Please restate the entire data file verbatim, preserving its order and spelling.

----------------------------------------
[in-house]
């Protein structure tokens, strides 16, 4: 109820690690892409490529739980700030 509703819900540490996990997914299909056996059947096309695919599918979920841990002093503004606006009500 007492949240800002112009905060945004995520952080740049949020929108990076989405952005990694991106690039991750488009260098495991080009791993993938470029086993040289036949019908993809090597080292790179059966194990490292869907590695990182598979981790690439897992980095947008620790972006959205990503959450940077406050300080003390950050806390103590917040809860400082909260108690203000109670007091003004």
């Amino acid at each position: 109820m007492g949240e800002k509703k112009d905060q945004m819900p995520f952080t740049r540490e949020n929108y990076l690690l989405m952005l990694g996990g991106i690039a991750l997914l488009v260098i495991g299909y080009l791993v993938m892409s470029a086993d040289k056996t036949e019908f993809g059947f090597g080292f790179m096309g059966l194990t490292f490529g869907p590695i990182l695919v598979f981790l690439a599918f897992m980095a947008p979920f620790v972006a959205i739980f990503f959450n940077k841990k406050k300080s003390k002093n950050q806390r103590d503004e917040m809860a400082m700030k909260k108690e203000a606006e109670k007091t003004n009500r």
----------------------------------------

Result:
[in-house]
């Protein structure tokens, strides 16, 4: 109820690690892409490529739980700030 509703819900540490996990997914299909056996059947096309695919599918979920841990002093503004606006009500 007492949240800002112009905060945004995520952080740049949020929108990076989405952005990694991106690039991750488009260098495991080009791993993938470029086993040289036949019908993809090597080292790179059966194990490292869907590695990182598979981790690439897992980095947008620790972006959205990503959450940077406050300080003390950050806390103590917040809860400082909260108690203000109670007091003004």
């Amino acid at each position: 109820m007492g949240e800002k509703k112009d905060q945004m819900p995520f952080t740049r540490e949020n929108y990076l690690l989405m952005l990694g996990g991106i690039a991750l997914l488009v260098i495991g299909y080009l791993v993938m892409s470029a086993d040289k056996t036949e019908f993809g059947f090597g080292f790179m096309g059966l194990t490292f490529g869907p590695i990182l695919v598979f981790l690439a599918f897992m980095a947008p979920f620790v972006a959205i739980f990503f959450n940077k841990k406050k300080s003390k002093n950050q806390r103590d503004e917040m809860a400082m700030k909260k108690e203000a606006e109670k007091t003004n009500r």